Objective The aim of this study was to evaluate the diagnostic potential of low-dose adenosine stress echocardiography in detection of myocardial viability. Background Vasodilation through low dose dipyridamole infusion may recruit contractile reserve by increasing coronary flow or by increasing levels of endogenous adenosine. Methods Forty-three patients with resting dyssynergy, due to previous myocardial infarction, underwent low-dose adenosine (80, 100, 110 mcg/kg/min in 3 minutes intervals) echocardiography test. Gold standard for myocardial viability was improvement in systolic thickening of dyssinergic segments of ≥ 1 grade at follow-up. Coronary angiography was done in 41 pts. Twenty-seven patients were revascularized and 16 were medically treated. Echocardiographic follow up data (12 ± 2 months) were available in 24 revascularized patients. Results Wall motion score index improved from rest 1.55 ± 0.30 to 1.33 ± 0.26 at low-dose adenosine (p < 0.001). Of the 257 segments with baseline dyssynergy, adenosine echocardiography identified 122 segments as positive for viability, and 135 as necrotic since no improvement of systolic thickening was observed. Follow-up wall motion score index was 1.31 ± 0.30 (p < 0.001 vs. rest). The sensitivity of adenosine echo test for identification of viable segments was 87%, while specificity was 95%, and diagnostic accuracy 90%. Positive and negative predictive values were 97% and 80%, respectively. Conclusion Low-dose adenosine stress echocardiography test has high diagnostic potential for detection of myocardial viability in the group of patients with left ventricle dysfunction due to previous myocardial infarction. Low dose adenosine stress echocardiography may be adequate alternative to low-dose dobutamine test for evaluation of myocardial viability. PMID:12812523

  6. 3-Dimensional quantitative detection of nanoparticle content in biological tissue samples after local cancer treatment

    Energy Technology Data Exchange (ETDEWEB)

    Rahn, Helene, E-mail: helene.rahn@gmail.com [Institute of Fluid Mechanics, Chair of Magnetofluiddynamics, Technische Universitaet Dresden, Dresden 01069 (Germany); Alexiou, Christoph [ENT-Department, Section for Experimental Oncology and Nanomedicine (Else Kröner-Fresenius-Stiftungsprofessur), University Hospital Erlangen, Waldstraße 1, Erlangen 91054 (Germany); Trahms, Lutz [Physikalisch-Technische Bundesanstalt, Abbestraße 2-12, Berlin 10587 (Germany); Odenbach, Stefan [Institute of Fluid Mechanics, Chair of Magnetofluiddynamics, Technische Universitaet Dresden, Dresden 01069 (Germany)

    2014-06-01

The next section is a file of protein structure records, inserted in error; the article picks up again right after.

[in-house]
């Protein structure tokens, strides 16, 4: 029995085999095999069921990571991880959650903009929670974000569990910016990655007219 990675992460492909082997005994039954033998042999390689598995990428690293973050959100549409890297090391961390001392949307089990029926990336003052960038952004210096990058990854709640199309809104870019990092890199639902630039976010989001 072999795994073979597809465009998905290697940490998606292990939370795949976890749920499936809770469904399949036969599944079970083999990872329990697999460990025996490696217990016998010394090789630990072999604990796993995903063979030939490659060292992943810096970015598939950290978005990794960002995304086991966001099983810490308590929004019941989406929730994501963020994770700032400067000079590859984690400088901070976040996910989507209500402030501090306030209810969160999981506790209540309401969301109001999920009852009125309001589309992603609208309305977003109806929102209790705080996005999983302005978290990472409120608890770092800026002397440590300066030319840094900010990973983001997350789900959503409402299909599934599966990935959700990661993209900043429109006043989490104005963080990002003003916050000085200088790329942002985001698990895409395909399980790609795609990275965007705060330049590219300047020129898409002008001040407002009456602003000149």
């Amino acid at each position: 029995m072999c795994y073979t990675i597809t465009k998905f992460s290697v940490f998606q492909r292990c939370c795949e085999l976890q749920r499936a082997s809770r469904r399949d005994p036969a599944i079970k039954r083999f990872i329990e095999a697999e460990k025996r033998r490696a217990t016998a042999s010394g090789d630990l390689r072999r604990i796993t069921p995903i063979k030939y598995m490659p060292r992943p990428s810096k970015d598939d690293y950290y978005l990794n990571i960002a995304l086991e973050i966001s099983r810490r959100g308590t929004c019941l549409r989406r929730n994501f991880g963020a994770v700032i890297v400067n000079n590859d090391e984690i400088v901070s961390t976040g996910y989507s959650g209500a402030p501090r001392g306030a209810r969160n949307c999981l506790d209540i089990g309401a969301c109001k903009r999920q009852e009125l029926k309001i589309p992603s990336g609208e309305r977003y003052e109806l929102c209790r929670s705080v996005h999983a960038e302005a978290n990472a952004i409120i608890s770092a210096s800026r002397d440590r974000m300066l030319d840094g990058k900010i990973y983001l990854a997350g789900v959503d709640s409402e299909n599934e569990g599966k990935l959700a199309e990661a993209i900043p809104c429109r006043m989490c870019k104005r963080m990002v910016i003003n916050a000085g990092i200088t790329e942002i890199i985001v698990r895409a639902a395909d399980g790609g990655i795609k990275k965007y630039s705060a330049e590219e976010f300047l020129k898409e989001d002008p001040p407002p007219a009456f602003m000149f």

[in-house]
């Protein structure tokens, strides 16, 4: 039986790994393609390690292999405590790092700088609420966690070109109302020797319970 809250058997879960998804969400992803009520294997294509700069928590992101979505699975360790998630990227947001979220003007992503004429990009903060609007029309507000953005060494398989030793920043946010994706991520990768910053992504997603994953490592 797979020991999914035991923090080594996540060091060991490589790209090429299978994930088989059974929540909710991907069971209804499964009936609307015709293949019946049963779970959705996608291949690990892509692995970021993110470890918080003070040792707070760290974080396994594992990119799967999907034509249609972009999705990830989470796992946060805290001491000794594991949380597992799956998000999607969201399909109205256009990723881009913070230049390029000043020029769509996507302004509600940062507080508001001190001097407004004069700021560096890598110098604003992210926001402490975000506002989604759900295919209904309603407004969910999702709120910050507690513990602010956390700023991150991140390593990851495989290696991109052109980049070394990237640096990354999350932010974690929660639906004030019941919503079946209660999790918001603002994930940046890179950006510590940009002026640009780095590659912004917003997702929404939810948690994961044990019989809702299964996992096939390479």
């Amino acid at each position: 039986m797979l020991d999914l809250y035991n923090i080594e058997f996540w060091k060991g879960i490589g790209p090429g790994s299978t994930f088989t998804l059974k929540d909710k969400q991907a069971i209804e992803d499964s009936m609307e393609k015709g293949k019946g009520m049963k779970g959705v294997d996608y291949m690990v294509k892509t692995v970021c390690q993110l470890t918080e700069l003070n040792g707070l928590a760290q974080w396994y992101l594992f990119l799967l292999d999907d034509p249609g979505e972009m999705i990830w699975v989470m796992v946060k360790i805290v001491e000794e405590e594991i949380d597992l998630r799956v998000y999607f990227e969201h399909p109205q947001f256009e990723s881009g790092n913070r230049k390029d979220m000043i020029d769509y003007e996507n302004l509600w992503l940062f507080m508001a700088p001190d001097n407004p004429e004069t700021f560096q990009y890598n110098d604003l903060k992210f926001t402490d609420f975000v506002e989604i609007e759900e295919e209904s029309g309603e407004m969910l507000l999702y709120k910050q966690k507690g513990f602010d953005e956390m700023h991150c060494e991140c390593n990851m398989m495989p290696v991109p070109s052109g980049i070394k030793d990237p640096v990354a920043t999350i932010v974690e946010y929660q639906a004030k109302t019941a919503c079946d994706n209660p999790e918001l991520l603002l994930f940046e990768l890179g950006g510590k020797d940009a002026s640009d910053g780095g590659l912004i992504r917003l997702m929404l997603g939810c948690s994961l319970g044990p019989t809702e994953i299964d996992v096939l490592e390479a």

X-ray computed tomography is nowadays used for a wide range of applications in medicine, science and technology. X-ray microcomputed tomography (XµCT) follows the same principles used for conventional medical CT scanners, but improves the spatial resolution to a few micrometers. We present an example of an application of X-ray microtomography, a study of 3-dimensional biodistribution, as along with the quantification of nanoparticle content in tumoral tissue after minimally invasive cancer therapy. One of these minimal invasive cancer treatments is magnetic drug targeting, where the magnetic nanoparticles are used as controllable drug carriers. The quantification is based on a calibration of the XµCT-equipment. The developed calibration procedure of the X-ray-µCT-equipment is based on a phantom system which allows the discrimination between the various gray values of the data set. These phantoms consist of a biological tissue substitute and magnetic nanoparticles. The phantoms have been studied with XµCT and have been examined magnetically. The obtained gray values and nanoparticle concentration lead to a calibration curve. This curve can be applied to tomographic data sets. Accordingly, this calibration enables a voxel-wise assignment of gray values in the digital tomographic data set to nanoparticle content. Thus, the calibration procedure enables a 3-dimensional study of nanoparticle distribution as well as concentration. - Highlights: • Local cancer treatments are promising in reducing negative side effects occurring during conventional chemotherapy. • The nanoparticles play an important role in delivering drugs to the designated area during local cancer treatments as magnetic drug targeting. • We study the nanoparticles distribution in tumor tissue after magnetic drug targeting with X-ray computed tomography. • We achieved a 3-dimensional quantification of the nanoparticles content in tumor tissue out of digital tomographic data.